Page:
In 2019, I started to hear rumors that Fry’s was on the brink of shutting down. By this point in my life I hadn’t been to a Fry’s for few years, having moved on to Micro Center. The rumors ranged from people saying that Fry’s was about to lay off all their staff and liquidate, to the slow Sears style burnout that we ended up seeing. Thankfully I was able to document this downfall through three visits within over the course of three years. Fry’s is a private company and we likely won’t see much explanation behind their downfall for years to come. It’s a sad situation to have a store with such fond memories attached just slip away without much notice. However, given their stocking situation I had no business at these stores outside of taking photos.

Stafford Fry’s September 2019

Webster Fry’s February 2020

Houston Fry’s January 2021

This Week in Demolition: Things start to get back to normal with a 30s bungalow in Upper Kirby

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This week in demolition things start to get back to normal. I hope you’re seeing a return to normalcy for you and yours as we transition back into everyday life. Our demolition report for the week also sees a return to normalcy. Featuring a few houses in Garden Oaks, tons of older houses that were in such rough shape they were never listed, a set of duplexes in Montrose, and a 1930s Bungalow. Getting down to brass tacks we really only have two houses worth focusing on this week. First off is 5827 Kuldell which is a really nicely updated 50s ranch style. While Houston has no shortage of 50s ranch style homes, these nicer kept examples are harder to find. It also looks like the house had a few upgrades from the start like the patio, and some added later like the built-in bookshelves.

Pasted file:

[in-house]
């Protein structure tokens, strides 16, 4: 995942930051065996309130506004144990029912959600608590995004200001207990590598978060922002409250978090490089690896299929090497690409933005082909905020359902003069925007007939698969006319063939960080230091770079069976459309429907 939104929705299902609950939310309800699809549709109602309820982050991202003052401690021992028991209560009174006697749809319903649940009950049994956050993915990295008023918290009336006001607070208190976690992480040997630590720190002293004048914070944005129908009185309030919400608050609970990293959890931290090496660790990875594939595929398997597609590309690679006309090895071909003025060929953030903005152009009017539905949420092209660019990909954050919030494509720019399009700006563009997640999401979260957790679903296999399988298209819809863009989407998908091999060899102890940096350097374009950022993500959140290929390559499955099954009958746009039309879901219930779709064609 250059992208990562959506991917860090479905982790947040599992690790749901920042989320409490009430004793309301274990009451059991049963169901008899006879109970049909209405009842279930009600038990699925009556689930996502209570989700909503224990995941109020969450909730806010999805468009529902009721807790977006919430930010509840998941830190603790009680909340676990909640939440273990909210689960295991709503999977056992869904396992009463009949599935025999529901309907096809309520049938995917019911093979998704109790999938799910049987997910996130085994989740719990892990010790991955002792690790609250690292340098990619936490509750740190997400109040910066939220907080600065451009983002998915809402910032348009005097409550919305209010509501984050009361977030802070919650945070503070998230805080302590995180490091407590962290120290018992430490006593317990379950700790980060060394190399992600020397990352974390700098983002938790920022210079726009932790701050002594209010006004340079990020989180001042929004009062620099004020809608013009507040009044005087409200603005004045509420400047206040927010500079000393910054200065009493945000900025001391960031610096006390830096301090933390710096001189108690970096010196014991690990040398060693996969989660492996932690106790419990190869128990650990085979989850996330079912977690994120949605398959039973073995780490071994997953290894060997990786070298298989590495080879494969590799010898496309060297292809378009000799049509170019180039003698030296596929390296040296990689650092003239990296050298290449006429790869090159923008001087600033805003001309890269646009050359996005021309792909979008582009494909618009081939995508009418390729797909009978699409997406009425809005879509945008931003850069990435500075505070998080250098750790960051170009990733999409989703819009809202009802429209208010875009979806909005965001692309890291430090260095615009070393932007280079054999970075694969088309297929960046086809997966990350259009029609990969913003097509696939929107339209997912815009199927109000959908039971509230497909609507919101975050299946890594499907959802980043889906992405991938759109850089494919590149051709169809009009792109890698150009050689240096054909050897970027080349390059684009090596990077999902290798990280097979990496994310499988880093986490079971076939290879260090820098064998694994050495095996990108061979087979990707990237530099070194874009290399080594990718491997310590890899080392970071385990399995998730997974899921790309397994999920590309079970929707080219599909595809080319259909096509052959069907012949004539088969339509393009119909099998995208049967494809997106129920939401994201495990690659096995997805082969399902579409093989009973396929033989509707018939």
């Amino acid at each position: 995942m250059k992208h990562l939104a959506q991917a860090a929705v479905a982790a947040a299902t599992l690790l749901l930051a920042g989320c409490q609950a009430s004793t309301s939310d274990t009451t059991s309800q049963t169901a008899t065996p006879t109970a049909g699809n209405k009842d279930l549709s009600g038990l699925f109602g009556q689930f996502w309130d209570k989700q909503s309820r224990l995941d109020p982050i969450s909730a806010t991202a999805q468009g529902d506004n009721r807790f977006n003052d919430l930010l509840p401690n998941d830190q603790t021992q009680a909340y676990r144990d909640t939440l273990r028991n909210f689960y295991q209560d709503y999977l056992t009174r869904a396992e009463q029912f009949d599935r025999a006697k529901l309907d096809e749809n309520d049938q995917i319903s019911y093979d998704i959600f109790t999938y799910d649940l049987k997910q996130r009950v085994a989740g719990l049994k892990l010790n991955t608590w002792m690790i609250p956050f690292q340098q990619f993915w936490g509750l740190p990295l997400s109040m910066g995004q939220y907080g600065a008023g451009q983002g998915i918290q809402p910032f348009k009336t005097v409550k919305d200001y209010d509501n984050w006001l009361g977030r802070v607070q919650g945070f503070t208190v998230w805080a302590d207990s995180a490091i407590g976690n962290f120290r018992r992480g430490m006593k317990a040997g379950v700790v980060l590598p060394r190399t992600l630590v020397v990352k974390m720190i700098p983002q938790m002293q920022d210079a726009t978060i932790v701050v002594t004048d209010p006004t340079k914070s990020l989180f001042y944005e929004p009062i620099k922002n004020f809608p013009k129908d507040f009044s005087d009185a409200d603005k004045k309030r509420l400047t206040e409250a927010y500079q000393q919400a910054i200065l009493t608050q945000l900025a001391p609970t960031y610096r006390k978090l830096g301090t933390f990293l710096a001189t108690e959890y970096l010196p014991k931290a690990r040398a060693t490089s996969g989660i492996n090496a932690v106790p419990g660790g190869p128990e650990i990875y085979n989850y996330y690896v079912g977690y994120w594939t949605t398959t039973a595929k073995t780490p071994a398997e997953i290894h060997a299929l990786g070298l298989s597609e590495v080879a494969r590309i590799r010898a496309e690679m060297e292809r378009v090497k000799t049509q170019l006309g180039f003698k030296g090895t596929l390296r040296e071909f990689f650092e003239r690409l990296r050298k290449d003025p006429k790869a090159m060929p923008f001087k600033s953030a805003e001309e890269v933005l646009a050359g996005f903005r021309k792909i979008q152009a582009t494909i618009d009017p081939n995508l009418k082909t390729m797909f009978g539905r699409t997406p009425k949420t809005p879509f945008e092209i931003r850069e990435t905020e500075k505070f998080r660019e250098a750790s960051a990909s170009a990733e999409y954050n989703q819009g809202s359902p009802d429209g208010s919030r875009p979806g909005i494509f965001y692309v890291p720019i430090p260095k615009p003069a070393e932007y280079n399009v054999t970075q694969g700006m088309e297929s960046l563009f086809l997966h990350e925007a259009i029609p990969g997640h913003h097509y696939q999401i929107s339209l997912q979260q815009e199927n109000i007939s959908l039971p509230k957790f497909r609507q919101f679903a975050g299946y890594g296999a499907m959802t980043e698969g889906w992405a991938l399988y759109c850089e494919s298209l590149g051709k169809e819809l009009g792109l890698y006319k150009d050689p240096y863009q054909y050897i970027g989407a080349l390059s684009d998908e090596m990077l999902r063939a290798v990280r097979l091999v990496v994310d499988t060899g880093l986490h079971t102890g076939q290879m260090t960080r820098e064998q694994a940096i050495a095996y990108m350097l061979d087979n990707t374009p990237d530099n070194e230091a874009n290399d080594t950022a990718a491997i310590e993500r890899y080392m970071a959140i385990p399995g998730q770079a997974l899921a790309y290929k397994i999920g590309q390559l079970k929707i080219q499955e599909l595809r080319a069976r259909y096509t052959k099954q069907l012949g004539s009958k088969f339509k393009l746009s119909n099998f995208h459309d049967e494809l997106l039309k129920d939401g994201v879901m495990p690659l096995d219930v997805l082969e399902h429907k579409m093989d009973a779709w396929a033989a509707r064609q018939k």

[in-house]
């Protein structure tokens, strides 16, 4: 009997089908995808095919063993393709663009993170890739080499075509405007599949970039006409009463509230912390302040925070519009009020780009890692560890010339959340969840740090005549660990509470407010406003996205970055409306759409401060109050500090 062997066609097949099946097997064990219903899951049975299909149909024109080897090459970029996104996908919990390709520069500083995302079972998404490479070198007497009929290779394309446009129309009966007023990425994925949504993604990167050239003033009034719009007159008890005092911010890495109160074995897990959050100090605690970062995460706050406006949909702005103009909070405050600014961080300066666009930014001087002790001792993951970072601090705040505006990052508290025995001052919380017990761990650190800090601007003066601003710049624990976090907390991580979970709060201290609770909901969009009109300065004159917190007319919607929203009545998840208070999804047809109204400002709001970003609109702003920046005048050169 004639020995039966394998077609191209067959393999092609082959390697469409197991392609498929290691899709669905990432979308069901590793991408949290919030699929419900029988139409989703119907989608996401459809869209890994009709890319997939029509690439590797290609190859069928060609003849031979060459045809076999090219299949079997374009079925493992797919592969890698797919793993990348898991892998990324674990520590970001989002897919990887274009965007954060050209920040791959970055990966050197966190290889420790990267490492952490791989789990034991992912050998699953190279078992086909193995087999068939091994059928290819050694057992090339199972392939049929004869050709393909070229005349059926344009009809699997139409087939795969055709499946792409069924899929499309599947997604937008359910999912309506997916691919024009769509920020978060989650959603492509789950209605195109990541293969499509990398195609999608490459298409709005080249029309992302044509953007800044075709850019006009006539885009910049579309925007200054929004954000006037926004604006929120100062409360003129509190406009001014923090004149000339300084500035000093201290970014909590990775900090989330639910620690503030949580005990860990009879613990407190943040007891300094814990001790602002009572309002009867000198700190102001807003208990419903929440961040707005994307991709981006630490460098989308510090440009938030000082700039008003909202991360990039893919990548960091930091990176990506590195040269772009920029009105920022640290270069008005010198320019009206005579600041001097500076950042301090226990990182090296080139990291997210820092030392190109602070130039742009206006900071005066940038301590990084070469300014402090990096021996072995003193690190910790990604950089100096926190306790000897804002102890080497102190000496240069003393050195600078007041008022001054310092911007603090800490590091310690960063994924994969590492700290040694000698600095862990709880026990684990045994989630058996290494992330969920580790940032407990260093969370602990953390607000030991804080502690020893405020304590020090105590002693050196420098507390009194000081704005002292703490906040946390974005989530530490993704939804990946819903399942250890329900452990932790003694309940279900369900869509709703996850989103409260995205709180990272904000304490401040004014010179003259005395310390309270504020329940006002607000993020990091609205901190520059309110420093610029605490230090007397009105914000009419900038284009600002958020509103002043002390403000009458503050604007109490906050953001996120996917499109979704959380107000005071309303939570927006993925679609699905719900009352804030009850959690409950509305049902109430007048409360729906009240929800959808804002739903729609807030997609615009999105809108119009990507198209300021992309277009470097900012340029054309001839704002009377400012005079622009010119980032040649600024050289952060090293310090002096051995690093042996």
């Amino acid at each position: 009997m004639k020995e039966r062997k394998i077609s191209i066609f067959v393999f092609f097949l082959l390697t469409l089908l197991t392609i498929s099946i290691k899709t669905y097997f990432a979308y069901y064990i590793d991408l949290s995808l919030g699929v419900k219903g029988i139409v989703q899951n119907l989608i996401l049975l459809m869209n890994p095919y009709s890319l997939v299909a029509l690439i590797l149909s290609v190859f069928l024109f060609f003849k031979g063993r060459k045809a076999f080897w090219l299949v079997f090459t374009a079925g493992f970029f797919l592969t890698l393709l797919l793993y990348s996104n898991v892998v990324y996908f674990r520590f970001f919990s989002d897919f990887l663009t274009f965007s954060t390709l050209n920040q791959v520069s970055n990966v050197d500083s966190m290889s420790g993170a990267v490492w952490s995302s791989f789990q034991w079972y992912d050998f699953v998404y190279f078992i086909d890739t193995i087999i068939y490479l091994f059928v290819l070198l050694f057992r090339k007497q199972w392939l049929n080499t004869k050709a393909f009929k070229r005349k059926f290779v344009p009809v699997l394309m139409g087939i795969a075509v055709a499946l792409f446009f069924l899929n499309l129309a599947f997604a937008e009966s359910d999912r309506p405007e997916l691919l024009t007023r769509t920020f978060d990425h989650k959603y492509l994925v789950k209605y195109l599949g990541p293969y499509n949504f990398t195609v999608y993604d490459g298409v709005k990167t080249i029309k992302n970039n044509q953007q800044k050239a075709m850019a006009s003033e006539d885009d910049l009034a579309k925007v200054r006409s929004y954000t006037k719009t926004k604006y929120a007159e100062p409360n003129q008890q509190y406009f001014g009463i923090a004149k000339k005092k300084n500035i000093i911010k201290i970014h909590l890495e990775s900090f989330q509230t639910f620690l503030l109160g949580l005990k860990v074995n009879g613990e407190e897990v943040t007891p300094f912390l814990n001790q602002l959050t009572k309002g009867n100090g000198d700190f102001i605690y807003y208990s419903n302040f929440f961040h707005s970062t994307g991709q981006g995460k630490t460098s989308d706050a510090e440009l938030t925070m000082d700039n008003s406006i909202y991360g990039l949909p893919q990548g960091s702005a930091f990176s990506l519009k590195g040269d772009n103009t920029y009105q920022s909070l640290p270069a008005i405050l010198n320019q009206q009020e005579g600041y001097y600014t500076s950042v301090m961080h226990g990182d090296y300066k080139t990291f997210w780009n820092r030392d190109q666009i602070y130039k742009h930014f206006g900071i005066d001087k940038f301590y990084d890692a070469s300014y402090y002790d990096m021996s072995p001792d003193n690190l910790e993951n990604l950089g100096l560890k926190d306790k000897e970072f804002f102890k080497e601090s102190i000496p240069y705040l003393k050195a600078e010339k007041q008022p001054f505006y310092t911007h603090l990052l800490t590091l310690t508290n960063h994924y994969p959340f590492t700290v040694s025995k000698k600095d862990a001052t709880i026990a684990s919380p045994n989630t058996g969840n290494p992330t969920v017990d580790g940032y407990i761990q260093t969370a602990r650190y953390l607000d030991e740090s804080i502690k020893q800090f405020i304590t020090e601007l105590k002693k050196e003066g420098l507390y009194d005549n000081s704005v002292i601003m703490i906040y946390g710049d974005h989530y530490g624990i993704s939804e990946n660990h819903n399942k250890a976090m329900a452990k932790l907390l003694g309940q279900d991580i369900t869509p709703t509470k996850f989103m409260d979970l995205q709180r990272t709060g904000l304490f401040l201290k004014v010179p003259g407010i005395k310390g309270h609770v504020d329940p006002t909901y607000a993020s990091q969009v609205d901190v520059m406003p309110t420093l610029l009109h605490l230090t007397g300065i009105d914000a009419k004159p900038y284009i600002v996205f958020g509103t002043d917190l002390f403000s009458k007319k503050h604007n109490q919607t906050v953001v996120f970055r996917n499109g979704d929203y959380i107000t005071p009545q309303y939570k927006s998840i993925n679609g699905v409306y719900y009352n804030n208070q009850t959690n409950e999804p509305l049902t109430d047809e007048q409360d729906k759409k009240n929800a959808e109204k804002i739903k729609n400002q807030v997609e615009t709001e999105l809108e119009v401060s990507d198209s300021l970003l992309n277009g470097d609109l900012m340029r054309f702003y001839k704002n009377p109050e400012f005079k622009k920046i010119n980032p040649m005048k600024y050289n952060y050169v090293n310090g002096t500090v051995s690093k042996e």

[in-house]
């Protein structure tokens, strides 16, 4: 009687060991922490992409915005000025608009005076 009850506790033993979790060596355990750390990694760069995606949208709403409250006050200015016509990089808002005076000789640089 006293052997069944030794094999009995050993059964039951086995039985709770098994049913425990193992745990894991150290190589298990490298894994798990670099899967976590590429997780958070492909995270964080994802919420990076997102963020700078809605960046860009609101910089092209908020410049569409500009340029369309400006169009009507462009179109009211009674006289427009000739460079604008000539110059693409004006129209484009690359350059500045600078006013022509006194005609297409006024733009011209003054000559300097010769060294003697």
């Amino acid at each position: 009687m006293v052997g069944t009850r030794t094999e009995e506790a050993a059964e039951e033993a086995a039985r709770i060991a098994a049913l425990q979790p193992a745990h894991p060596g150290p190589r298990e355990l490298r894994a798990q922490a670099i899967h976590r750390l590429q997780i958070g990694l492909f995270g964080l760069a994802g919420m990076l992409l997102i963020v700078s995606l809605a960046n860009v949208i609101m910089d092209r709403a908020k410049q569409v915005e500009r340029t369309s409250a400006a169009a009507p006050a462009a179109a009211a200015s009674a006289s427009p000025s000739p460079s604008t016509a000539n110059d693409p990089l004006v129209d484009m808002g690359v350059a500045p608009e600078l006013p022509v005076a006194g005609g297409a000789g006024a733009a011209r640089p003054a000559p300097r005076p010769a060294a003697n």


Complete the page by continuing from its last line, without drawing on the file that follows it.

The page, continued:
Getting to the main attraction we find ourselves at 2132 Colquitt which is part of the Westlawn Terrace neighborhood in Upper Kirby. Think behind the Little Pappasitos, so Upper Kirby is no exaggeration. The original house is quite attractive, with wonderful brickwork, including original arches, along with some tasteful updates like smaller framed windows, and a tasteful new door. The modest updates continue inside in the first few rooms, but the further back you go the more you start to realize this house has been plagued with a poorly done 90s update. I’ll let the readers decide what the most telling features are, but my votes are cast for the “masterbathroom, the upper level of the bungalow being called a finished attic, or the deck built around an old growth tree that probably killed it. Maybe you think it’s the huge unfinished exterior wall, the weird open concept garage apartment, and pool that didn’t ever pan out? Before we go any further, let me say that I’m not ripping into these people for their house. When the upgrades were done in all these decisions made sense for whatever this homeowner had in mind, my point is that not every 1930s Bungalow is still a gem. While it is worth trying to save and appreciate our older houses in Houston, maybe it’s for the best this one is being demolished.